About our research

We use sophisticated imaging and electrophysiological approaches to investigate synaptic function. Our research program seeks to understand the mechanisms by which signal transduction pathways modulate neurotransmission and consequently, behavior. Much of our research is directed to understand the control of neurotransmitter release and we are particularly interested in presynaptic calcium signalling and its control of neurotransmission in normal physiology and aging.  We also have a longstanding program to determine how G protein coupled receptor mechanisms control synaptic transmission and how calcium signaling and modulatory mechanisms control behavior. These include projects to understand locomotor behaviors coordinated by spinal pattern generators, developmental changes and neurodegenerative changes. We are also interested in how postsynaptic signaling contributes to diseases of the brain.

We maintain collaborations with laboratories across North America, including the Dubuc laboratory (Montreal), the Hamm Laboratory (Vanderbilt) and the Morgan laboratory (Marine Biological Laboratory. We also collaborate with a number of laboratories in the UIC Neuroscience community. Notably with the laboratories of Leon Tai, Ernesto Bongarzone, Chris Peters, Kuei Tseng and Orly Lazarov.  

Research Projects

In the presynaptic terminal we have discovered, in collaboration with Dr Heidi Hamm's laboratory at Vanderbilt University, how G proteins interact with key components of the synaptic vesicle fusion machinery. We are particularly interested in the mechanisms by which Gβγ interacts with the core fusion apparatus - the SNARE complex - to mediate synaptic plasticity.

Our Lattice Light - Sheet Microscope (LLSM) provides an alternative, high speed, low excitation intensity 4D imaging technique, with the Z-plane limited by the coherently interfering Bessel Beam’s array thickness (~400nm). LLSM was designed by Dr. Eric Betzig at Janelia Farm Research Center to provide high spatio-temporal imaging biological systems using an adjustable light sheet at low photobleaching and photo-toxicity. Ultra-thin modulation of the lattice structure also allows for development of structured illumination intermediate resolution microscopy (SIM) and improvements to resolution may be made using adaptive optics.

We are developing a holographic imaging system for this microscope and other light sheet modalities based on FINCH imaging to enable extraction of phase information, increasing the resolution and to provide high-speed volumetric imaging solutions. 

We are interested in local gating of command systems

Command neurons of the locomotor system in vertebrates provide output to Central Pattern generators throughout the spinal cord. Local activity of the central pattern generators can enhance or suppress this output depending on phase or stage of activity. In this way local circuits involved in behavior profoundly control their own inputs.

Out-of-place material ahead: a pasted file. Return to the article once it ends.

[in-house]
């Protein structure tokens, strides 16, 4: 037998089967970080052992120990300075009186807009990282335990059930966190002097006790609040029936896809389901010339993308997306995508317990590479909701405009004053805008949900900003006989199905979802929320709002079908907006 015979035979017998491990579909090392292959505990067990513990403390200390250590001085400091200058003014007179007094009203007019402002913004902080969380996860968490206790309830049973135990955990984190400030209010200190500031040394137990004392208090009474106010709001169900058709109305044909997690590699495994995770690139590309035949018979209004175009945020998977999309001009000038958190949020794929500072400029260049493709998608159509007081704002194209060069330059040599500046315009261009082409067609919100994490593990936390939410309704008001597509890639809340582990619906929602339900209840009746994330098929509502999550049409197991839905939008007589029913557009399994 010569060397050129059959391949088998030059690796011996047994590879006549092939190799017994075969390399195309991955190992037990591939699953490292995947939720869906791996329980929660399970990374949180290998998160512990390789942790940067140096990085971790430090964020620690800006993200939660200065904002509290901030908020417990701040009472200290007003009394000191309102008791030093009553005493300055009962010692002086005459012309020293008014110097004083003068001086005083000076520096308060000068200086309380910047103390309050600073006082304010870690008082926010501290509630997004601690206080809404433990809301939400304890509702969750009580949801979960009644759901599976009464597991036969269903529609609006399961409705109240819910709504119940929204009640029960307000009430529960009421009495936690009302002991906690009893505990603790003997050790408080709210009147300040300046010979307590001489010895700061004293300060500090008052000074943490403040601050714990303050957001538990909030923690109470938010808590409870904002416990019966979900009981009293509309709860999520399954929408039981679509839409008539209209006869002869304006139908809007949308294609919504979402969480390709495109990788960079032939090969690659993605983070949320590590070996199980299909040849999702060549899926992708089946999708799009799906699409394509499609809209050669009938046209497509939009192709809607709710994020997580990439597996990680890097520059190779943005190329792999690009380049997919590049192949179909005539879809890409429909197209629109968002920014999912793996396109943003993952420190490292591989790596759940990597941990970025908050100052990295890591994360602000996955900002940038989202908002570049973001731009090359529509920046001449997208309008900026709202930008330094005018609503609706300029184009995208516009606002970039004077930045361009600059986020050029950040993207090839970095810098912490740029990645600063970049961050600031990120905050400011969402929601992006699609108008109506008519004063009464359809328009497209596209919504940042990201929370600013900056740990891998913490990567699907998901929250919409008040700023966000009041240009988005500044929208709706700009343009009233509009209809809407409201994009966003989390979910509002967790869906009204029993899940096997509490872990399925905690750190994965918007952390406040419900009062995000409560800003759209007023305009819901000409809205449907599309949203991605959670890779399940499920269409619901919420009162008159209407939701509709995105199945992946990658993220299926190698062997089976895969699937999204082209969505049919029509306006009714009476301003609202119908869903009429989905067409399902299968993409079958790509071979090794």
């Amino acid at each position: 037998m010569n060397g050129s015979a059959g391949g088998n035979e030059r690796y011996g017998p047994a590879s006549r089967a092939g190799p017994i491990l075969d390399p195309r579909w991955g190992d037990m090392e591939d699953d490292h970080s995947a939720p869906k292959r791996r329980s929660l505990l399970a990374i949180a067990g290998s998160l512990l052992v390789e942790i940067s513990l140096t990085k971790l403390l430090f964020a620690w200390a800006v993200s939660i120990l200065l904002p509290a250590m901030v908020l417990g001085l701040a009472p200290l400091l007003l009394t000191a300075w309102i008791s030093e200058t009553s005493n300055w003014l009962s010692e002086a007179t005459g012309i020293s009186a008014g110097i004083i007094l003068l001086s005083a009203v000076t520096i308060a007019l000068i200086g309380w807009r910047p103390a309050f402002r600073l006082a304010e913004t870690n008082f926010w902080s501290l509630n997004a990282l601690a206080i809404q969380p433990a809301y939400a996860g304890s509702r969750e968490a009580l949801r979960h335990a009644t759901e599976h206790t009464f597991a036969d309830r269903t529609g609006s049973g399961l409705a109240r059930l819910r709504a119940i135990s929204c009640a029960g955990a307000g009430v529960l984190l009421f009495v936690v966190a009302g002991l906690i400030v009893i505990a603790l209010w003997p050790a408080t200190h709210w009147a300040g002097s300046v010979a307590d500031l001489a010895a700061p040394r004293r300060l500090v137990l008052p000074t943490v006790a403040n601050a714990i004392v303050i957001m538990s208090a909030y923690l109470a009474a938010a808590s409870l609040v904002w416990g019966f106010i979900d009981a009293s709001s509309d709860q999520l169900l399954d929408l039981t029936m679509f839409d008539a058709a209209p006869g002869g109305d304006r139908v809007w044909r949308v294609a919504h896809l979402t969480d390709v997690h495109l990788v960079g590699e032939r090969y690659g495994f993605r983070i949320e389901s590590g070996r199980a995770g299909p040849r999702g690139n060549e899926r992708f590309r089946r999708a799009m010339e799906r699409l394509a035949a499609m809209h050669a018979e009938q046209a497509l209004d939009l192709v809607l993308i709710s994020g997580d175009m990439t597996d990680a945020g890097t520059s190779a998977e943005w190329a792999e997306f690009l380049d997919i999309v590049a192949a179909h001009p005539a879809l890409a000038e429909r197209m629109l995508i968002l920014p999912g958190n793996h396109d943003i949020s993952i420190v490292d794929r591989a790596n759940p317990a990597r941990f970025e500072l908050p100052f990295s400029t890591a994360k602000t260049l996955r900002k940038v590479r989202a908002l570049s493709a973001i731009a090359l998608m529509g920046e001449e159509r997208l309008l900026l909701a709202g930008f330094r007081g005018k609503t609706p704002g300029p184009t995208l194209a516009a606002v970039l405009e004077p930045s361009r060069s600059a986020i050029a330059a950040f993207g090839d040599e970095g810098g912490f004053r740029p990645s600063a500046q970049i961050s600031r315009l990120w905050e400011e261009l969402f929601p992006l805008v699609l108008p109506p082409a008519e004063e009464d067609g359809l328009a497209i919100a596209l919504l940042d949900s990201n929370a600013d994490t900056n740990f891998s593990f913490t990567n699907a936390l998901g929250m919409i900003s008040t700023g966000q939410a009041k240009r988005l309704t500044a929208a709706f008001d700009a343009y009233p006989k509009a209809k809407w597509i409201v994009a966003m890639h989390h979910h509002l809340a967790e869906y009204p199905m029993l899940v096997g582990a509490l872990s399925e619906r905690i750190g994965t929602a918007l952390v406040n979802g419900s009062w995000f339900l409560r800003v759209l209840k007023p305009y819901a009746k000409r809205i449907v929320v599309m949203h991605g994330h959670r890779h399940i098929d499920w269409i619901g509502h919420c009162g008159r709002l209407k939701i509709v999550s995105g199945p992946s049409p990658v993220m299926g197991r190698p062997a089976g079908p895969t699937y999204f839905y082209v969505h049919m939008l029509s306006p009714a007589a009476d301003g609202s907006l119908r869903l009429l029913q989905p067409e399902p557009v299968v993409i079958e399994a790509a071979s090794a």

We study presynaptic calcium signaling in physiology and pathology

Presynaptic calcium transients evoke neurotransmitter release. These transients are evoked by action potentials, depolarization and the opening of voltage dependent calcum channels. Control of these signals, along with homeostatic control of calcium in presynaptic terminals is little understood. We seek to understand the physiology and pathology of these systems.

We study activity dependent synapse formation in healthy and diseased brains. 

This work  continues the important and groundbreaking work of Dr Akira Yoshii who sadly passed away from cancer in 2023. 

We study how synapses regulate palmitoylation and depalmitoylation which underlie trafficking of synaptic proteins including PSD-95. Our work focuses on a depalmitoylation enzyme Palmitoyl-Protein Thioesterase 1 (PPT1), which is mutated in neurogenetic disorder Batten's disease. A second major focus is the tuberous sclerosis complex 1(Tsc1) gene, which mediates Brain Derived Neurotrophic Factor (BDNF) signaling and regulates protein synthesis. Defects in this gene cause tuberous sclerosis, a rare disease that affects several organ systems and neurological symptoms include seizures, mental retardation and autistic behaviors. In an effort to clarify the role of Tsc in this disease, we are altering expression levels of the Tsc-1 protein.We will study dysregulated synaptic plasticity and abnormal connectivity of brain regions and neuronal network activity in Tsc-1 mutant brain.